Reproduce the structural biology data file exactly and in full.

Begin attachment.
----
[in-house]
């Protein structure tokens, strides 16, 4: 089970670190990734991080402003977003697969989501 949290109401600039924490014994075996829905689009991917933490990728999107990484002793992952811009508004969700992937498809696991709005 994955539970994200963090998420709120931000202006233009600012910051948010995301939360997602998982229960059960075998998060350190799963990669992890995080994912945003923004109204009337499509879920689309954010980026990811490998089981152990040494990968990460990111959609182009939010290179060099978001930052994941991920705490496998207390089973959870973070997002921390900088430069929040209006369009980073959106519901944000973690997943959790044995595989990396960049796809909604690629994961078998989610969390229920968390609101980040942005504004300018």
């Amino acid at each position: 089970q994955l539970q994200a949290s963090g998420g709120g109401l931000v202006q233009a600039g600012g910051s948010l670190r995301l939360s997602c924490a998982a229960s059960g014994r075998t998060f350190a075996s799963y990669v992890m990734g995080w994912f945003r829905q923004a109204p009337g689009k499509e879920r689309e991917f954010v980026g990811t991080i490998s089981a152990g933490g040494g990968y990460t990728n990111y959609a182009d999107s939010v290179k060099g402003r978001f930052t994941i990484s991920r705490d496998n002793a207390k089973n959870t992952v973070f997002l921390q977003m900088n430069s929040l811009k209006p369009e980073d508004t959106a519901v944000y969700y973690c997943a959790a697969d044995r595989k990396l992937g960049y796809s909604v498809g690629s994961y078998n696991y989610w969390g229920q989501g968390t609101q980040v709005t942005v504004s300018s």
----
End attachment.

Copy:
[in-house]
């Protein structure tokens, strides 16, 4: 089970670190990734991080402003977003697969989501 949290109401600039924490014994075996829905689009991917933490990728999107990484002793992952811009508004969700992937498809696991709005 994955539970994200963090998420709120931000202006233009600012910051948010995301939360997602998982229960059960075998998060350190799963990669992890995080994912945003923004109204009337499509879920689309954010980026990811490998089981152990040494990968990460990111959609182009939010290179060099978001930052994941991920705490496998207390089973959870973070997002921390900088430069929040209006369009980073959106519901944000973690997943959790044995595989990396960049796809909604690629994961078998989610969390229920968390609101980040942005504004300018």
């Amino acid at each position: 089970q994955l539970q994200a949290s963090g998420g709120g109401l931000v202006q233009a600039g600012g910051s948010l670190r995301l939360s997602c924490a998982a229960s059960g014994r075998t998060f350190a075996s799963y990669v992890m990734g995080w994912f945003r829905q923004a109204p009337g689009k499509e879920r689309e991917f954010v980026g990811t991080i490998s089981a152990g933490g040494g990968y990460t990728n990111y959609a182009d999107s939010v290179k060099g402003r978001f930052t994941i990484s991920r705490d496998n002793a207390k089973n959870t992952v973070f997002l921390q977003m900088n430069s929040l811009k209006p369009e980073d508004t959106a519901v944000y969700y973690c997943a959790a697969d044995r595989k990396l992937g960049y796809s909604v498809g690629s994961y078998n696991y989610w969390g229920q989501g968390t609101q980040v709005t942005v504004s300018s």